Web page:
At its apex
mediastinum, and it is attached, above and below, by the superior and inferior sterno-pericardial ligaments, to the sternum. In the greater part of its extent it is separated from the anterior wall of the thorax by the anterior margins of the lungs and pleural sacs, but it is in direct relation with the left half of the lower portion of the body of the sternum and, in many cases, with the medial ends of the cartilages of the fourth, fifth, and sixth ribs of the left side and the left transversus thoracis muscle. Its posterior surface forms the anterior boundary of the posterior
Inferior thyreoid veins
Left common carotid artery
Right internal jugular vein..
Left internal mammary vein. Right internal mammary vein
Cut edge of fibrous pericardium--
Superior vena cava Cut edge of serous pericardium--
Division of pulmonary artery-
Superior vena cava--
Left pulmonary artery
Lower right pulmonary vein.
Cut edges of serous
Inferior vena cava
Fig. 756.–POSTERIOR WALL OF THE PERICARDIUM AFTER THE REMOVAL OF THE Heart.
Showing the relation of the serous pericardium to the great vessels.
mediastinum; it is in relation with the cesophagus and the descending aorta, both of which it separates from the back of the left atrium. Each lateral aspect is in close contact with the mediastinal portion of the parietal pleura, the phrenic nerve and its accompanying vessels intervening. The inner surface of the fibrous · sac is lined by the serous pericardium, which is closely attached to it.
The serous pericardium is a closed sac containing a little fluid (liquor pericardii). It is surrounded by the fibrous pericardium and invaginated by the heart. It is, therefore, separable into two portions—the parietal, which lines the inner surface of the fibrous sac, and the visceral, which ensheaths, or partially ensheaths, the heart and the great vessels ; but the two portions are, of course, continuous with one another where the serous layer is reflected on to the great vessels as they pierce the fibrous layer. The majority of the great vessels receive only partial coverings from the visceral layer : thus, the superior vena cava is covered anteriorly and on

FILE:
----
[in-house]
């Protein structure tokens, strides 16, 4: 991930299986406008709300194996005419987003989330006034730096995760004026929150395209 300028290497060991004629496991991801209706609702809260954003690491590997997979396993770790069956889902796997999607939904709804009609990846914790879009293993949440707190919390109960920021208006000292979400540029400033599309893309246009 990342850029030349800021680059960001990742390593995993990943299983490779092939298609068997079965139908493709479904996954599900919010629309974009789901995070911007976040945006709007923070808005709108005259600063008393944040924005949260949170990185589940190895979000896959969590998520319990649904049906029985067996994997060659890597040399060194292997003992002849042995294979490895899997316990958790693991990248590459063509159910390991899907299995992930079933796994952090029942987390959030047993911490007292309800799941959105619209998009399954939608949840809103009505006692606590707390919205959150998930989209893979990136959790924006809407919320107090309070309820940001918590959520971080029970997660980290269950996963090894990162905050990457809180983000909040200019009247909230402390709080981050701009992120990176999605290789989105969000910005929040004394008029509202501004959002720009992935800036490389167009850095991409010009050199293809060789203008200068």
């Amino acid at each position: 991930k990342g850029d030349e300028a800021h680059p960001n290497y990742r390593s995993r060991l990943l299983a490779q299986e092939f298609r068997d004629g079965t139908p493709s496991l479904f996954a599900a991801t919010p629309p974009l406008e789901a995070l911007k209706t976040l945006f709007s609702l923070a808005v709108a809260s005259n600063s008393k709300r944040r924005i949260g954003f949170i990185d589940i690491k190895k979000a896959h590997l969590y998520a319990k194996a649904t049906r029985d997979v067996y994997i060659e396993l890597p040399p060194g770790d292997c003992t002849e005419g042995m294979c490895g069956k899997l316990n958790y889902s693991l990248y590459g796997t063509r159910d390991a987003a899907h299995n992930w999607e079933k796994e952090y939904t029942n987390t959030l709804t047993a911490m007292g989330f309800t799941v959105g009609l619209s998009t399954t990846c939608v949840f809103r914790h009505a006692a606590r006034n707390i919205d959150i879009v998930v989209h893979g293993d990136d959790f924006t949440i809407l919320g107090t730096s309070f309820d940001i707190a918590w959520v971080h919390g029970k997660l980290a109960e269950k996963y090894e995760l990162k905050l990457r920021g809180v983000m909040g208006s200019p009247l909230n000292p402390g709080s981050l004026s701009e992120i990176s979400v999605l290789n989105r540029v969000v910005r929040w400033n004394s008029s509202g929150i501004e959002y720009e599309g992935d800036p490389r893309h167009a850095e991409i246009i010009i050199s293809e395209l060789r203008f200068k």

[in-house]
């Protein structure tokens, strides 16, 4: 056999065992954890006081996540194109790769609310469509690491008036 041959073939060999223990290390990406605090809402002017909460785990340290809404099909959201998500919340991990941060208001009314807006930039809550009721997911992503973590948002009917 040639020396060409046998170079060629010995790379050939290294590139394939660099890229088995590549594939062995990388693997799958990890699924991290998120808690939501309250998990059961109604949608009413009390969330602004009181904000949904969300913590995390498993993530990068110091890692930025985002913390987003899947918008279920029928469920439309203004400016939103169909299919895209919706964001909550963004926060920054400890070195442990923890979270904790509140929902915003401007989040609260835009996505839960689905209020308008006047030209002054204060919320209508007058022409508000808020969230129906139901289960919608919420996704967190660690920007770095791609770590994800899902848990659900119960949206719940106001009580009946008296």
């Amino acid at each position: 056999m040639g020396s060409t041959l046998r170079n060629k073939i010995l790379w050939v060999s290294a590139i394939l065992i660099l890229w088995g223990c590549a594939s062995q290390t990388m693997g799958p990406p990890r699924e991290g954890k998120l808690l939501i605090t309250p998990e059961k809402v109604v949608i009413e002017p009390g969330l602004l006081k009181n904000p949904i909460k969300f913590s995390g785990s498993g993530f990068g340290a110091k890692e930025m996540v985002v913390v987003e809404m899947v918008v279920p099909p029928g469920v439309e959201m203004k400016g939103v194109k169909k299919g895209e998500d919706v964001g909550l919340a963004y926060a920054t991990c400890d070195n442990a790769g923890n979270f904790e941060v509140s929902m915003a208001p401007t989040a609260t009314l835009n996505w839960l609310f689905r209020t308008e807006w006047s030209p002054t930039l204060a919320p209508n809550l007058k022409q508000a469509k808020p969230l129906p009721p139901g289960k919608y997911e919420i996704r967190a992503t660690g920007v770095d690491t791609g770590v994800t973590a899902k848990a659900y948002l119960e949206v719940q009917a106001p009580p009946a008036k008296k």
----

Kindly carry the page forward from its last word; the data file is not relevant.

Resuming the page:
each side; the pulmonary veins anteriorly, above, and below; and the inferior vena cava anteriorly and on each side. The aorta and the pulmonary artery are enclosed together in a complete sheath of the visceral layer. Therefore, when the pericardial sac is opened from the front, it is possible to pass the fingers behind them and in front of the atria, from the right to the left side, through a passage called the great transverse simus of the pericardium (Fig. 756). The spaces or pouches which intervene between the vessels which receive partial coverings from the serous pericardium are also called sinuses; and the largest of them, which is bounded below and on the right by the inferior vena cava, and above and on the left by the left inferior pulmonary vein, is known as the great oblique sinus. It passes upwards and to the right behind the left atrium, and lies anterior to the resophagus and the descending thoracic aorta.
A small fold of the serous pericardium, the vestigial fold, passes from the left pulmonary artery to the left superior pulmonary vein, posterior to the left extremity of the transverse sinus. It merits special attention because it encloses a fibrous strand, the ligamentum venæ cavo sinistre. This is a remnant of the left superior vena cava or duct of Cuvier, which atrophied at an early period of fætal life.
Structure. The fibrous pericardium consists of ordinary connective tissue fibres felted together into a dense, unyielding membrane. The serous pericardium is covered on its inner aspect by a layer of flat endothelial cells. The endothelium rest upon a basis of mixed white and elastic fibres in which run numerous blood-vessels, lymphatics, and nerves.